The two green spaces are the most common spots in the South Bronx for people to get ticketed for public drinking over the past two years, with imbibers in Claremont getting 18 violations from spring 2013 to spring 2015 and people in Franz Sigel getting 10 over the same time period, according to data from the Parks Department and the Environmental Control Board.
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August tends to be the time when people get the most tickets for public drinking. South Bronx park-goers received nine in August 2013 and 16 in August 2014, more than any other month in those years.
Claremont and Franz Sigel are both located in Bronx Community District 4 and are both extremely popular spots for people to host barbecues and picnics, one of the main reasons people also drink there, according to Bronx Community Board 4 Parks Chair John Howard-Algarin.
He said these parties can become disruptive and suggested that improved signage explaining park rules could cut down on the number of violations. However, he stressed that he also did not want these efforts to become overbearing.
"We have to be mindful of the community’s need to let down its hair and enjoy the green spaces," he said. "That is not to say that we condone any open alcohol in any of the green spaces."
Howard-Algarin maintained that increasing the visibility of parks enforcement could also help solve the problem.
"I think they need to hire more parks enforcement officers," he said. "There are not enough for the borough of The Bronx. There are just not enough."
There are 11 parks enforcement officers assigned to the South Bronx, according to the Parks Department.
The agency states that people are not allowed to consume any alcohol in park properties or facilities, apart from areas that have been specifically permitted by the commissioner. The standard penalty for drinking is a $25 fine.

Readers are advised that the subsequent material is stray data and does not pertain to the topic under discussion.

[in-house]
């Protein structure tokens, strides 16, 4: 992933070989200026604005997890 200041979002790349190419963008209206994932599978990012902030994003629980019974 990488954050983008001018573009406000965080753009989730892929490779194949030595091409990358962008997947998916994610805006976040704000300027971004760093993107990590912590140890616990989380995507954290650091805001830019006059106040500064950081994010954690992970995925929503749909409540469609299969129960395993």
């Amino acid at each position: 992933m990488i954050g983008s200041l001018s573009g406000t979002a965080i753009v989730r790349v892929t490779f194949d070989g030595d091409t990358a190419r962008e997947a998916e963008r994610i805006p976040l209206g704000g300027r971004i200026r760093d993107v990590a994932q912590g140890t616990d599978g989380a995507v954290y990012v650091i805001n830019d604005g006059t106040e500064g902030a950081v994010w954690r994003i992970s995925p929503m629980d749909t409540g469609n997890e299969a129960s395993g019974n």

Parks started an initiative last year in which members of the Parks Enforcement Patrol reached out to people about park rules in response to neighborhood concerns about illegal drinking and other quality of life issues, according to the agency.
Several people in Franz Sigel and Claremont Parks said they did not think it mattered very much if people drank alcohol in them.
"I don't care," said Abran Fernandez, a Home Depot employee who was picnicking in Franz Sigel Park on Tuesday. "A lot of people drink in their house or whatever, but sometimes they want to come outside, feel the breeze, drink a little wine and go home."
Christopher Shoulders, a 47-year-old student who was in Claremont Park on Wednesday, said he had received a ticket for public drinking himself before and did view either the fine or the offense as a very big deal, especially when compared to other illegal activities the city has to deal with.
"It's not like you're stealing or anything," he said.
John Dent, 48, was in Claremont on Wednesday and agreed that public drinking was not a serious offense. He said he would prefer to see the city spend its time and resources on other issues, especially given that many people drinking in parks are not bothering anyone.
"Most of these people are hardworking people," he said. "People who just want to have a beer on a hot day."